Pensioners' claims in corporate insolvency cases were given a boost in a precedent-setting decision by a Canadian appellate court:
The United Steelworkers (USW) union has won a landmark legal decision forcing an insolvent corporation to honour pension obligations to employees.
The Court of Appeal for Ontario ruled last Thursday that Indalex Limited did not fulfill its fiduciary duties to employees when the company filed for protection from creditors under the Companies' Creditors Arrangement Act (CCAA) in 2009.
The ruling, which will benefit United Steelworkers (USW) members who worked at a former Indalex operation in Quebec, sets a precedent for providing greater benefits to pension plan members in cases of corporate insolvency. In many past cases, employees and pensioners have suffered drastic reductions in their pensions, as corporate assets were distributed first to creditors ranked ahead of pension plans.
The ruling may help turn the tide against a long history of corporate pension fund raids:
A government report into the Robert Maxwell affair has severely criticised both Kevin Maxwell and the Goldman Sachs merchant bank over their involvement in the pensions scandal.
The Department of Trade and Industry investigation into the flotation of Mirror Group Newspapers in 1991 said Goldman Sachs bears a "substantial responsibility"...
Maxwell's media empire collapsed soon after his death in 1991, when it was discovered that more than £450m had disappeared from Mirror Group pension funds.
Other pensioners are paying close attention to the decision:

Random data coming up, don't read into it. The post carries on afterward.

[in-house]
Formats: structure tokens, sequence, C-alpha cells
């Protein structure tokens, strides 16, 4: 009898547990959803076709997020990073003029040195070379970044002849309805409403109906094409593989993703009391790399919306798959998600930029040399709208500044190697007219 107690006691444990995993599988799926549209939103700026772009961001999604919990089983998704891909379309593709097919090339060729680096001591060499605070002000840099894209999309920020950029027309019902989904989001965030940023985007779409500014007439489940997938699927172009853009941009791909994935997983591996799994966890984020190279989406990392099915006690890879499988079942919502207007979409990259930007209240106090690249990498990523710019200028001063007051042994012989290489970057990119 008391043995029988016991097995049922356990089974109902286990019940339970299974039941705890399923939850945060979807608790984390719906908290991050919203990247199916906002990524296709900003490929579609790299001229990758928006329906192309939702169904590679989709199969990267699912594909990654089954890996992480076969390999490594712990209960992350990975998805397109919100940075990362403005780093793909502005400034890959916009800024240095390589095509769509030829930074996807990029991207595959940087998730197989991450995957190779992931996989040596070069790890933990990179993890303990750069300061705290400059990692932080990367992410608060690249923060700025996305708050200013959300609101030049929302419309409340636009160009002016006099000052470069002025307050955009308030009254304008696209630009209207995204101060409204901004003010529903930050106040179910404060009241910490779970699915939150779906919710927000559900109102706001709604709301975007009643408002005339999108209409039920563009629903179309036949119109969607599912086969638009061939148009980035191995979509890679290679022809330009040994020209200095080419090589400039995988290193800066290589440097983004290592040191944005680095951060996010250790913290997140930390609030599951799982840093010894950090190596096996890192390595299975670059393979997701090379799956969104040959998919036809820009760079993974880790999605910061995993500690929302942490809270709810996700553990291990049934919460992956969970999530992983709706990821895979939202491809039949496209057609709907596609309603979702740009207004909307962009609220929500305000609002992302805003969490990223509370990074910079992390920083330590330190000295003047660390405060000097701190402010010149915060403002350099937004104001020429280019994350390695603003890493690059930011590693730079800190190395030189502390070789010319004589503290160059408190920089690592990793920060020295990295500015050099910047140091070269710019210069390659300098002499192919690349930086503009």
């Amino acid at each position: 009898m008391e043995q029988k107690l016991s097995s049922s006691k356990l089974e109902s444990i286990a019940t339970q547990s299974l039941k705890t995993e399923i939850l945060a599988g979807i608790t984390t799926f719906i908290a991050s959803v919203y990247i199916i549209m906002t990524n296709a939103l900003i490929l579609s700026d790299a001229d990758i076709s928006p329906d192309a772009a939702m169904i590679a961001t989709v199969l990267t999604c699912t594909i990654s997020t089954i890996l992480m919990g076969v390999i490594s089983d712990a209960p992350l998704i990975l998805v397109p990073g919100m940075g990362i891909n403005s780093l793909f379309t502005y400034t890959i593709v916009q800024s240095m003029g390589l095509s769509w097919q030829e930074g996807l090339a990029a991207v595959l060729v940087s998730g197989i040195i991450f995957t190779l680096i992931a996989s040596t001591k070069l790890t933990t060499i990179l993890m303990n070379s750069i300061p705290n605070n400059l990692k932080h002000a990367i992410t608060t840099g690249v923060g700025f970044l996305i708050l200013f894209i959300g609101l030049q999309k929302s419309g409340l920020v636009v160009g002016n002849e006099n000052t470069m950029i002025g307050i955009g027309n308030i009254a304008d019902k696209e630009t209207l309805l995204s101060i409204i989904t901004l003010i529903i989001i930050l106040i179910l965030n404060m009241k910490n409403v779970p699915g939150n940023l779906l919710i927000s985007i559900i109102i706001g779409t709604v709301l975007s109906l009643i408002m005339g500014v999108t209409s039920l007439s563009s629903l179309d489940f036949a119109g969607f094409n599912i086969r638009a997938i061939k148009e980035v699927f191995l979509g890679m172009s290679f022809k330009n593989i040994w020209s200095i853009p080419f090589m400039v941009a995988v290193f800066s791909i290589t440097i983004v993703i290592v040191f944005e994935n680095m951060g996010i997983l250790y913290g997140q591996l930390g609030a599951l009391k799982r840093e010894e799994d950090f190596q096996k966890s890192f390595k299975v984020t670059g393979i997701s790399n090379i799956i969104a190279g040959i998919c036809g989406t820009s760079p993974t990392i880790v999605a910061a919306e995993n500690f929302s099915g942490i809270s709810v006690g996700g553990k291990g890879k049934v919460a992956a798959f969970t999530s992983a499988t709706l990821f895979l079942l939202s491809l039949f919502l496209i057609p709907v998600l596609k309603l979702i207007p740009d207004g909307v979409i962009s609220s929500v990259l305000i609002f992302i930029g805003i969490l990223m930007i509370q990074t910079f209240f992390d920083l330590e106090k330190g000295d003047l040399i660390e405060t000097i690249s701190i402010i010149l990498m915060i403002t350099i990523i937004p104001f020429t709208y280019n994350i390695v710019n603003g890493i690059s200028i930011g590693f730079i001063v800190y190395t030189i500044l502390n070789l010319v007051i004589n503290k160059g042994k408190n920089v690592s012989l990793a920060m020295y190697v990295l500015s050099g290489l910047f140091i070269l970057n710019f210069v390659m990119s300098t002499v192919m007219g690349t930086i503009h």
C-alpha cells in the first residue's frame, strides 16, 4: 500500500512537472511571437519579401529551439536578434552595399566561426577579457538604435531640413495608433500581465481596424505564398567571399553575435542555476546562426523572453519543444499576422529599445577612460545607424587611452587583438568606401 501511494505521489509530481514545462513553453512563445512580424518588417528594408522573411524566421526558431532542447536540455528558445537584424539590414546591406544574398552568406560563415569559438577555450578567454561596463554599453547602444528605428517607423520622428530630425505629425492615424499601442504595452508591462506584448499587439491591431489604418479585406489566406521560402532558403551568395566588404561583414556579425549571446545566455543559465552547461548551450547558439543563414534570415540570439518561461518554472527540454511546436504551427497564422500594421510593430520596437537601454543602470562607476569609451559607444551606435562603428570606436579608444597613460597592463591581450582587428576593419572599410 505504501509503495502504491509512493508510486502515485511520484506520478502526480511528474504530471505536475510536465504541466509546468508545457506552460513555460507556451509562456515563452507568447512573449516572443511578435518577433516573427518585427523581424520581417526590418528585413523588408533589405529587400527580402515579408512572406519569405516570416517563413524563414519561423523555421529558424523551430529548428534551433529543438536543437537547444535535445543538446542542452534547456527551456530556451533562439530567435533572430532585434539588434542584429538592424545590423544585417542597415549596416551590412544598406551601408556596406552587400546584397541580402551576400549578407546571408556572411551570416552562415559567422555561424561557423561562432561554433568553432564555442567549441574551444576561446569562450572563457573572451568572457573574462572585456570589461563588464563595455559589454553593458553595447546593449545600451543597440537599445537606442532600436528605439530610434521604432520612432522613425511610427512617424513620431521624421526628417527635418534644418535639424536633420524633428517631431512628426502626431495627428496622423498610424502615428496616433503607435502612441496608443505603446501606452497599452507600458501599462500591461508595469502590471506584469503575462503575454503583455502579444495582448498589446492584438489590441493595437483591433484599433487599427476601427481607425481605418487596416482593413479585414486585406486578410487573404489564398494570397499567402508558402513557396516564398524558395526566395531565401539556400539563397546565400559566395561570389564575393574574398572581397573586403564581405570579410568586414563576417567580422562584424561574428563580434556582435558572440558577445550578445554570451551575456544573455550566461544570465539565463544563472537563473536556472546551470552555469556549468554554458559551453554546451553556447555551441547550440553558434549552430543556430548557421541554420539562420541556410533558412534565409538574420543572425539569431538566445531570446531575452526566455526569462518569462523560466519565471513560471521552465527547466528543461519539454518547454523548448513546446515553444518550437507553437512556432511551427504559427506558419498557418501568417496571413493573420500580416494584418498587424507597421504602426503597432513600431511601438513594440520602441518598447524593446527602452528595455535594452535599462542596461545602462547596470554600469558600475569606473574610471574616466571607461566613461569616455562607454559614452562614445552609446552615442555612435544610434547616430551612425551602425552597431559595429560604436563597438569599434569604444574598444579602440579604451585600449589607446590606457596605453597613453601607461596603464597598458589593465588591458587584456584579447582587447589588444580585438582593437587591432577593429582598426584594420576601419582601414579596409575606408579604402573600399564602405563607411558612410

The group representing former Nortel Networks Corp. employees is hopeful that a recent Ontario court decision could help pensioners of the bankrupt company recover their retirement nest egg...
Anne Clark-Stewart, a spokeswoman for the NRPC (Nortel retirees and former employees protection, Canada), said the group is studying the ruling to see if there is any relevance to their case. Ex-Nortel workers have had their pension payments slashed after the former tech giant went bankrupt in 2009 with an estimated $2.5 billion or more in pension deficit...
David Vincent, a senior partner at Ogilvy Renault a law firm specializing in pension issues, said the ruling in favour of Indalex workers “breathed new life” into provincial pension laws, which often get thrown on the backburner.
“It could be a sign of things to come,” he said.
Some commentators, including Liberal foreign affairs critic Bob Rae, say former Nortel employees have a moral right to a cut of the proceeds from asset sales, including the most recent $900 million patent sale to Google.